Chapter Ten – A Dream of Socrates
This odd little chapter is a sort of parable, I suppose. Deutsch recalls a conversation between Socrates and Hermes, although there are strong hints that Hermes was never there at all. The chapter is clever and funny, and takes some shots at Plato, suggesting that Plato’s famous “parable of the cave” is really just a misinterpretation of Socrates’ realization that our senses are imperfect instruments. But the two best moments for me are the following:
First, Hermes and Socrates discuss what sort of knowledge a god might impart (if any).
Hermes: How many are willing to criticize a god by the standards of reason and justice?
Socrates: [Ponders.] All who are just, I suppose. For how can anyone be just if he follows a god of whose moral rightness he is not persuaded? And how is it possible to be persuaded of someone’s moral rightness without first forming a view about which qualities are morally right?
This, of course, goes straight to my atheism, which in one sense is much less about factual knowledge of existence and much more about my own autonomy. I decide what is morally right, and I don’t allow that judgment to be handed down to me. I am that I am. (Yes, I realize what I just said.)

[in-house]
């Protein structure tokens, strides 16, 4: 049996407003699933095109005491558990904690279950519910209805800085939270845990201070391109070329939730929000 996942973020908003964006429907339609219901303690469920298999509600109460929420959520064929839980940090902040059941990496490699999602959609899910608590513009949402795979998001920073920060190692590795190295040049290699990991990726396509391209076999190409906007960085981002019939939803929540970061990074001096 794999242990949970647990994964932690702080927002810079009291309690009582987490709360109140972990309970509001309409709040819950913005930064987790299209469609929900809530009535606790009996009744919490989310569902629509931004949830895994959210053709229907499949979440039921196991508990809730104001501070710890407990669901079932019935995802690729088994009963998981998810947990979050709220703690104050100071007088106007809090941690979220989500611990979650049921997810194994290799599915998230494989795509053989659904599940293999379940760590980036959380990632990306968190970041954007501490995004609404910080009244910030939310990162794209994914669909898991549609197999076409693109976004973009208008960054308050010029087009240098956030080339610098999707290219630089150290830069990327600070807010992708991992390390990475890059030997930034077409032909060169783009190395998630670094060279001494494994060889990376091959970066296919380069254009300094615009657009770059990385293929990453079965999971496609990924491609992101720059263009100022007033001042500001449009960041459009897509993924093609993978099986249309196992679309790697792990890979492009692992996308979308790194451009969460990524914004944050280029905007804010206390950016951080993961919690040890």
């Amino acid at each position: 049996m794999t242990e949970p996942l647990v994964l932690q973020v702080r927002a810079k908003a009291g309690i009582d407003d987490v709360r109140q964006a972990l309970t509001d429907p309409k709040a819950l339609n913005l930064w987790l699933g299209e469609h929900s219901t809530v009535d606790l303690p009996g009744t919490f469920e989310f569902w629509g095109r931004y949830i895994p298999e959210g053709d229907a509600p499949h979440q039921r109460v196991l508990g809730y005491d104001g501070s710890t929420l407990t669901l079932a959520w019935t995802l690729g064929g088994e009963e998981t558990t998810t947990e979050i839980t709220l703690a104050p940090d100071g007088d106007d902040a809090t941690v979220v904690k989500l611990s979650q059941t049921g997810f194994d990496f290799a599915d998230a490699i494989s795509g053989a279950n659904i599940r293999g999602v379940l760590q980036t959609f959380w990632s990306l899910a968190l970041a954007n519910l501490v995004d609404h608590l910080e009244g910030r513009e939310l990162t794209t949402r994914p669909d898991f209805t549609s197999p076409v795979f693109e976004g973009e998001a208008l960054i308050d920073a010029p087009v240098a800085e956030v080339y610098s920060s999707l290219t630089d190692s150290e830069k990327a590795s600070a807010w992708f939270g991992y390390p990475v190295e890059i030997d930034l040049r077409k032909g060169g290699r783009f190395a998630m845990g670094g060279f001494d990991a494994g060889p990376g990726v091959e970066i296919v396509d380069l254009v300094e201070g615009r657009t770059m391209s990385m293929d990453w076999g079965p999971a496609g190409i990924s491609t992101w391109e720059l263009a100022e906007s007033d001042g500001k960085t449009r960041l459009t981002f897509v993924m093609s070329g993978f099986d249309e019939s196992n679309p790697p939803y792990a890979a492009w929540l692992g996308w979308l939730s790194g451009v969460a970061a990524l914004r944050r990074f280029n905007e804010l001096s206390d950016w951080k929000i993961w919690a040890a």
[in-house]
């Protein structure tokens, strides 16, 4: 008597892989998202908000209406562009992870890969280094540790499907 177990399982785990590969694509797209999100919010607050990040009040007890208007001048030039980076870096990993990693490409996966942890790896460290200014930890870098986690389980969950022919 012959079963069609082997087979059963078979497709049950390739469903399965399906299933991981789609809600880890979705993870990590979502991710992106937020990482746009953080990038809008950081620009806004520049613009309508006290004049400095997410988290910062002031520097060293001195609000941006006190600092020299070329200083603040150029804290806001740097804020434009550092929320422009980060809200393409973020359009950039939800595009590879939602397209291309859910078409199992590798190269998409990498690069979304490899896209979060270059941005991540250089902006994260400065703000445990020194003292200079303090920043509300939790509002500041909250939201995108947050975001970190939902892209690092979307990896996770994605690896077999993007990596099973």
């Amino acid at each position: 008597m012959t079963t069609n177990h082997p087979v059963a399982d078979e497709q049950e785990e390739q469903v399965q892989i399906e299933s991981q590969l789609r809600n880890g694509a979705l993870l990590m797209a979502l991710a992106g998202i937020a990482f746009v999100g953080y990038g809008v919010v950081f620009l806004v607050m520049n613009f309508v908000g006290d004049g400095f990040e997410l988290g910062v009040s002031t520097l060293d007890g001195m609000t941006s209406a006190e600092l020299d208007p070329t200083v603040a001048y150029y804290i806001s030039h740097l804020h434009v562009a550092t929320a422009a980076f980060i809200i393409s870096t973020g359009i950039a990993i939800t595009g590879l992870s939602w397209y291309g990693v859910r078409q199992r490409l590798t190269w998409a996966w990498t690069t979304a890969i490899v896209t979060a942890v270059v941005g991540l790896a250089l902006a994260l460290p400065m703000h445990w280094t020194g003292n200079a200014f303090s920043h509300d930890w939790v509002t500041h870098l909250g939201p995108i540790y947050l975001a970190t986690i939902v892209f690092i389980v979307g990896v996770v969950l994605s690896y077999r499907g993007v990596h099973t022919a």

Better than that, though, is a later discussion about the source of knowledge.
Hermes: Remember when you all got lost on your way here from the ship? And why?
Socrates: It was because – as we realized with hindsight – we completely misunderstood the directions given to us by the captain.
Hermes: So, when you got the wrong idea of what he meant, despite having listened attentively to every word he said, where did that wrong idea come from? Not from him, presumably . . .
Socrates: I see. It must come from within ourselves. It must be a guess. Though until this moment, it had never even remotely occurred to me that I had been guessing.
Hermes: So why would you expect anything different happens when you do understand someone correctly?
And there it is. That is teaching. That is learning. As teachers, we can never just insert knowledge into our learners’ heads. Instead, our learners must always guess at our meaning. They must always formulate their own “maps”, just as Socrates created a (false) map in his head when he was given directions. If his map had been perfect, it would no less be his own creation. Whenever anyone teaches or learns anything, it must be a process of the learners guessing at the teacher’s meaning and creating that meaning anew within their own minds, like a structure rising from its raw materials. No wonder misconceptions are so prevalent! Rather than erasing misconceptions (and replacing them with better misconceptions), our jobs as teachers must be to help learners test and perfect their own existing structures, and thereby help them to discard and reshape misconceived ideas on their own! Beautiful.
Now it’s time to delve into the many worlds of quantum theory. Hold on to your eigenfunctions!